Artificial intelligence is having a significant positive impact on the ability of law enforcement to identify criminals and to detect and investigate crime. In the process, it is changing the face of policing.
Early AI in Money Laundering
AI in law enforcement is not new. Two areas where AI was used early on in law enforcement were for border control and anti-money laundering law in the US.
The US Customs and Border Protection Agency created an AI system using rule-based reasoning to identify suspiciousness for immigration purposes in the mid-1980s.
And in 1993, FinCEN developed a system called the FinCEN Artificial Intelligence System, which links and evaluates financial transactions for indications of suspicious transactions characteristic of money laundering or terrorist financing to identify unknown, high value leads for investigation and, if warranted, prosecution. In its first two years, FinCEN’s AI System identified over US$1 billion in potential laundered funds that humans alone could not detect.
AI systems are changing investigations. They allow investigators to detect criminality in ways not before possible of transactional data to be processed and linked to identify patterns and connections. AI systems can process big data rapidly, reducing the amount of time investigators would otherwise spend manually combing through large data sets for leads and patterns in financial crime. In financial crime law especially, investigations are often hampered by manpower shortages. Mining and processing by data solve manpower shortage problems and accelerates pattern detection to identify anomalous behaviour and detect criminal actors.
This is especially useful for transnational criminal organizations. They usually involve repetitive patterned behaviour in select areas of criminality, such as drug trafficking, extortion, cybercrime and money laundering. They also involve multiple offenders connected through various relationships such as family, friendship or business associates. In terms of behaviour, they typically travel and dine together. Learning and linking associations between members of criminal organizations and their business enterprises is a critical part of how anti-money laundering legal experts and law enforcement uncover criminal activities and criminal networks. Combining AI and traditional link analysis in investigations is enabling the public and private sector to have deeper intelligence.
At FinCEN, because specialized money laundering and terrorist financing expertise is distributed among FinCEN agents, the system incorporates a wide range of shared knowledge. The design of the suspiciousness evaluation modules, with individual rule sets addressing specific money laundering indicators, facilitates the incorporation of additional indicators and improves accuracy of findings. Using AI technology, an organization like FinCEN can identify multiple businesses linked to certain financial transactions to detect money laundering activities, criminal associations to support enforcement.
Facial recognition is undergoing a renaissance with AI and changing policing. Facial recognition was developed in the late 1980s by the Central Intelligence Agency. Back then, the CIA’s facial recognition system combined image analysis technology with collateral information tied to a database that was used to identify people. Since then, facial recognition technology has played a role in law enforcement since the mid-1990s. For example, border agencies at airports in China and Japan have deployed facial recognition systems for years to control immigration and in the process, built two of the world’s largest facial recognition databases. China’s federal facial recognition database is tied to national identity cards and intelligence agencies.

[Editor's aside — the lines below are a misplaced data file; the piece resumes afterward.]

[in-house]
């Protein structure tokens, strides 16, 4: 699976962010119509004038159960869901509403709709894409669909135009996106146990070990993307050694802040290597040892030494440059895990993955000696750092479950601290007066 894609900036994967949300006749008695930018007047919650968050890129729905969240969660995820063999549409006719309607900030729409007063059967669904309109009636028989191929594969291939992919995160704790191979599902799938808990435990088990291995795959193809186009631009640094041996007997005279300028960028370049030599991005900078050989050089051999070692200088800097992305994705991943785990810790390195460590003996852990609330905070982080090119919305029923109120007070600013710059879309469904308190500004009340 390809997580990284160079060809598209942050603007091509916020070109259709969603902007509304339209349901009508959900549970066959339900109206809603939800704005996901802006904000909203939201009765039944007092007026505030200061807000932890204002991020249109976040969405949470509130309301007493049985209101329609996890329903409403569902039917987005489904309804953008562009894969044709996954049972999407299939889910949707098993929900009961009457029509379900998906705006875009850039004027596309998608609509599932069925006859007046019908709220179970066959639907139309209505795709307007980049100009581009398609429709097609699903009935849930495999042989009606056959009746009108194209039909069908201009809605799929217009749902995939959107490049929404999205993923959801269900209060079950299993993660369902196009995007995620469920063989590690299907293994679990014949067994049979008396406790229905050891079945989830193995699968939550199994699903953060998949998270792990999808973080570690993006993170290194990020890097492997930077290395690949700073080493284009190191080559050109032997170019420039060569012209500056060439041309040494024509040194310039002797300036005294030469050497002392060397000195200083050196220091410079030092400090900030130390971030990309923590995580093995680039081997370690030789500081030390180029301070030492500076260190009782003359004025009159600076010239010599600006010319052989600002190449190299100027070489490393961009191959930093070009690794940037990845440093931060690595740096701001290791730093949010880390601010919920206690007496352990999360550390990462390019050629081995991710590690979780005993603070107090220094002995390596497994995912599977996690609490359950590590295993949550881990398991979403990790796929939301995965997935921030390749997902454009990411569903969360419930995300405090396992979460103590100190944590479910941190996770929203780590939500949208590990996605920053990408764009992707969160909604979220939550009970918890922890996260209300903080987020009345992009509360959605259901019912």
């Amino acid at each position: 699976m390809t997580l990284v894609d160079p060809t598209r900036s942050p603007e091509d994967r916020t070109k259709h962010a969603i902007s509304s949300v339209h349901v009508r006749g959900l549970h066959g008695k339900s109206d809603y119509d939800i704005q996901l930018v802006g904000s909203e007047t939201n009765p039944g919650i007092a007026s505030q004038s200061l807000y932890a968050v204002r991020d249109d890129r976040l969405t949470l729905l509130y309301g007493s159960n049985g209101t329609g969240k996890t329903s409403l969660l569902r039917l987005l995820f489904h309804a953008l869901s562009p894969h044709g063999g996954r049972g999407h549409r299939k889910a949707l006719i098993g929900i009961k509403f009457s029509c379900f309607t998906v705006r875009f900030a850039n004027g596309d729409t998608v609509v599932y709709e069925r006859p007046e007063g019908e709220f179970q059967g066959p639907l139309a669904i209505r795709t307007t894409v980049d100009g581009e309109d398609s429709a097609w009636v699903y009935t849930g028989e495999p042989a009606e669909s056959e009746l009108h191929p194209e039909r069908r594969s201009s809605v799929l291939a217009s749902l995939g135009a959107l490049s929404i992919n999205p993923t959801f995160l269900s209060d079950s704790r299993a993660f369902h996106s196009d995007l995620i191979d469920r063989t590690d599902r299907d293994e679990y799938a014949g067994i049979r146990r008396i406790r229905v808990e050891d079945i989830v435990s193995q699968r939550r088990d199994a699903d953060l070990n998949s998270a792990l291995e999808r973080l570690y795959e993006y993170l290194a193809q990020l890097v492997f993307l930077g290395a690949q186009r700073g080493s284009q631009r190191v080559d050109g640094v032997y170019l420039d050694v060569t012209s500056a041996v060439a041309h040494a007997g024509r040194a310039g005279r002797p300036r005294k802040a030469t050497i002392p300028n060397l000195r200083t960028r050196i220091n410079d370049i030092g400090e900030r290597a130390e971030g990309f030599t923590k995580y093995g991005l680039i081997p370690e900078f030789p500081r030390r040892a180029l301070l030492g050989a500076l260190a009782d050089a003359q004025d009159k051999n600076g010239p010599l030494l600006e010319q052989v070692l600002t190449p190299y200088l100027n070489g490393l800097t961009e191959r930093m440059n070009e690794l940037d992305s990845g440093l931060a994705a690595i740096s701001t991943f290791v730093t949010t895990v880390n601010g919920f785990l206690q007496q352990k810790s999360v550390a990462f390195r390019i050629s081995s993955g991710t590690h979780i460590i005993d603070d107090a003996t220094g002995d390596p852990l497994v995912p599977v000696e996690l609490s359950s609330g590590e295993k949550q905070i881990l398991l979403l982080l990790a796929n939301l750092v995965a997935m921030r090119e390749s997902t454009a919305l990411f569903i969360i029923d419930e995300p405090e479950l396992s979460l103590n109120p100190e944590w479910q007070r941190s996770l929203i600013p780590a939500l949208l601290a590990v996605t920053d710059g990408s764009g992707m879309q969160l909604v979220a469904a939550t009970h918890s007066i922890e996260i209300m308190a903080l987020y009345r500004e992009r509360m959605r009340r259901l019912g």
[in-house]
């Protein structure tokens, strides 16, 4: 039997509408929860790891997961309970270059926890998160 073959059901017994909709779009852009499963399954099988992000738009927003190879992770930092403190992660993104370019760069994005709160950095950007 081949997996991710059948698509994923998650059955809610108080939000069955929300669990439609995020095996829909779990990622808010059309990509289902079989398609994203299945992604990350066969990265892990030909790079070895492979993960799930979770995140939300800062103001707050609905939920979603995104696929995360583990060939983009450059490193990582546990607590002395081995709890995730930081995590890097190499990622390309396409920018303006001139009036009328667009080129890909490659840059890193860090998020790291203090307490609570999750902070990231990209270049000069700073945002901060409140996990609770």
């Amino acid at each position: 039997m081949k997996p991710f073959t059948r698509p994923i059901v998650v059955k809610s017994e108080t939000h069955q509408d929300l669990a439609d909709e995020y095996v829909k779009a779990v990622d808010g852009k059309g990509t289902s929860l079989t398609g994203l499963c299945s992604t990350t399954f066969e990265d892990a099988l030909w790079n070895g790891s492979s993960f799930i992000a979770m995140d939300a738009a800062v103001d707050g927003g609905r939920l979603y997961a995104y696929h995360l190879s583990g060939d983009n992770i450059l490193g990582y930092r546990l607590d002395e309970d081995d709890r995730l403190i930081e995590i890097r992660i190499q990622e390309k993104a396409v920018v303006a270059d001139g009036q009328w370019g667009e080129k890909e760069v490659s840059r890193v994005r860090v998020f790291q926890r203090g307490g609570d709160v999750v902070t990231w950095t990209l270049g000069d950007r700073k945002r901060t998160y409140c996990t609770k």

The Jiao Tong University has built a facial recognition system that can identify criminals with 89.5% accuracy rate using machine vision algorithms based on examinations of photographic records of known criminals and non-criminals.
The FBI has facial recognition systems as well that access and scan over 411 million photos in state and federal databases.
US Customs and Border Patrol is developing drones with sensors, cameras and facial recognition capabilities to allow it to film persons near borders to see if they are matched in law enforcement databases using remote drones, including matching from the IDENT database which has more than 170 million facial images collected from foreign nationals as they enter the US.
The UAE has built police robots whose primary function is to scan faces using facial recognition programs for enforcement.
In the private sector, Google and Facebook apply facial recognition on photographs voluntarily uploaded by users on their platforms, and they group photographs of people together, informing their AI systems to associate photographs with the same person automatically. However, such automatic linking of a person by tech companies raises privacy law issues in respect of the collection, retention and use of the likeness of a person, and issues of informed consent.
Also in the private sector, organizations such as casinos, use facial recognition programs to take images of the public and extrapolate certain information for compliance and enforcement purposes to detect if a person is to be prohibited from gambling for any number of reasons, including if they are a member of organized crime.